Few master cinematographers working today are more associated with a classical approach to shooting on film than Darius Khondji. The very look of his movies has the feel of celluloid – the “China ink” blacks, the shadow detail, the softness and uniquely rich, but not sharp color palette, along with a density of image that comes from literally putting the silver back on the film in a special lab process.
It’s not surprising then that Khondji hasn’t been shy about his distaste for shooting digitally.
“I felt we left film for digital too early, not in the right way and not for the right reasons,” Khondji told IndieWire in a recent phone interview from Cannes, where his new film “Okja” premiered. The great cinematographer’s opinion was not changed shooting Michael Haneke’s Palme d’Or-winning “Amour” and a pilot for Gus Van Sant with a digital camera, adding “I was never completely happy [with the results].”
Khondji’s opinion changed radically when he started working the large format Arri Alexa 65 camera. In the early days of the Alexa 65, there weren’t many available – “The Revenant” and “Sully” were the first features to use the camera – but being Darius Khondji, he was given access to shoot a small art project for a friend in Europe using the Alexa 65. That’s when he started seeing the potential.
“It’s a camera that was originally made for Vista vision, like 70mm, and it’s very interesting how it reproduces and transposes reality,” said Khondji, who used the Alexa 65 to shoot “Okja.” “It’s not film at all, but it’s a very exciting mutation. A different way of having pleasure making images.”
The word that DP Greig Frasier – who also feel in love with camera while shooting “Rogue One” – describes it as is “emotionally immersive.” Khondji agrees.
“I talk about presence – when you put a large 70mm lens on and you are in front of a face, or tree, or a landscape, the presence of it on screen is amazing,” said Khondji. “It has all the beautiful flavor of 3D, without being the vulgar 3D that I hate. It’s a 3D that is emotional and sensual. I fell in love with this camera.”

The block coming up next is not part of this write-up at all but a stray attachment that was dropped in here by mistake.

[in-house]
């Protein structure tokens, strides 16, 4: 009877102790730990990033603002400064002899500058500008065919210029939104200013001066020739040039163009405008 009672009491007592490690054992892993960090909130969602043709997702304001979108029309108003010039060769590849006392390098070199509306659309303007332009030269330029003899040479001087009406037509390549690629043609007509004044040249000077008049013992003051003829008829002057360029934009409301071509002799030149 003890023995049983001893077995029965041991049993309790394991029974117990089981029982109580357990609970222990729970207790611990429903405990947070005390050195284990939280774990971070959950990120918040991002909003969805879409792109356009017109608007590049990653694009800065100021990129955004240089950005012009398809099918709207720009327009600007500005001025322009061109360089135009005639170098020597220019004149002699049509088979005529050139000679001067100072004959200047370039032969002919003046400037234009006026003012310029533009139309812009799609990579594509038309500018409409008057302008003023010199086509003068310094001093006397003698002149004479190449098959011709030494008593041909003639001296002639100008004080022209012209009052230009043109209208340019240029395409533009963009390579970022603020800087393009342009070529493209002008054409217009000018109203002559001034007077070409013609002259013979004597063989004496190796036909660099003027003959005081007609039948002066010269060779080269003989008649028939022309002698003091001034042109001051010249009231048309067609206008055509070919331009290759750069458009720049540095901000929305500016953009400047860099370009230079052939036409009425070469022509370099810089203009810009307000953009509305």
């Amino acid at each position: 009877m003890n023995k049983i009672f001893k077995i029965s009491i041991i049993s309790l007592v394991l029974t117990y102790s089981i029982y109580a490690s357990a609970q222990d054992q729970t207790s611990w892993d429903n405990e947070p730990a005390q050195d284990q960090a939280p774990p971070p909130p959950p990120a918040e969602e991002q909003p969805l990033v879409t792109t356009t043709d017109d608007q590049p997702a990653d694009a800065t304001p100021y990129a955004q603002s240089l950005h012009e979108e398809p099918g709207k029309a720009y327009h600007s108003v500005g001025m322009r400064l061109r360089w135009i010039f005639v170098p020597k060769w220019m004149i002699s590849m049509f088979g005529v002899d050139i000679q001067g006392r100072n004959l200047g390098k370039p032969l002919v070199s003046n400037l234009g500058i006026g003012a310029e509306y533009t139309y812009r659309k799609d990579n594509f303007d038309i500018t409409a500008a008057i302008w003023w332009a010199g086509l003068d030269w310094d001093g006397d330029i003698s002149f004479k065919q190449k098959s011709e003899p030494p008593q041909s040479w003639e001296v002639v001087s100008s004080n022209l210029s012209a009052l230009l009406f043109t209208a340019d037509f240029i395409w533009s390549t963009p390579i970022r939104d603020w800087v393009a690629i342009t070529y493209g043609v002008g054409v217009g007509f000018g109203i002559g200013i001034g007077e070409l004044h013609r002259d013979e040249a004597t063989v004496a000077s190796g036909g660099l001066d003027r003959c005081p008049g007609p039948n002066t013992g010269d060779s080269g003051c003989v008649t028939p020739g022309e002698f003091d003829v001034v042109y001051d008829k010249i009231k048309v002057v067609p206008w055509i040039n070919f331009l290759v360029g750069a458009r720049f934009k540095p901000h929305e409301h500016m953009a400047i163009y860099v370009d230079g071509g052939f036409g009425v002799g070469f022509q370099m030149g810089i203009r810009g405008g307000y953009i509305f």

I spoke to Khondji a few hours before his Cannes premiere and he was so excited for an audience to see what he feels is something very new from him. Yet, he also knows those in Cannes will be amongst the very few to have the “emotional 3D” experience on the big screen, as “Okja” will premiere on Netflix next month, something that’s posed somewhat of a controversy for the world’s most prestigious film festival. The cinematographer can understand the resistance.
“When we first talked about [Netflix], early on before I accepted to shoot the movie, it was a difficult thing for me,” said Khondji. “I talked about it with Bong and a producer, and it was hard for me to imagine.”
It was Khondji’s time with that director that started to change his mind. He spent a great deal of time in South Korea with the filmmaker – scouting the mountains, the Han river, all the time talking about the characters, story and landscape of “Okja.”
“I get to know him like this and get into the story,” said Khondji. “It became very exciting for me. I love being in Korea and entering the film through his personality.”
The South Korean director knew better than to talk to his prospective DP about technical matters – something Khondji is adverse to, he’d rather it emerge organically from the demands of the project itself – but instead focused artistic discussions on music, through which Khondji was able to understand and visualize how Bong wanted to shoot the film and the director’s effusive cinematic style.
“The rhythm of the scene and the way the actors and camera play the scene – it’s very much related to music and rhythm, which is why I love this director,” said Khondji. “His camera has a personality.”
These collaborations are what Khondji loves. Having turned his back on Hollywood, even their prestige awards films, and has very conscientiously reached for the type of international auteurs – Woody Allen, Wong Kar Wai, Michael Haneke, James Gray, Roman Polanski, Marc Caro and Jean-Pierre Jeunet, Bernardo Bertolucci and now Bong.
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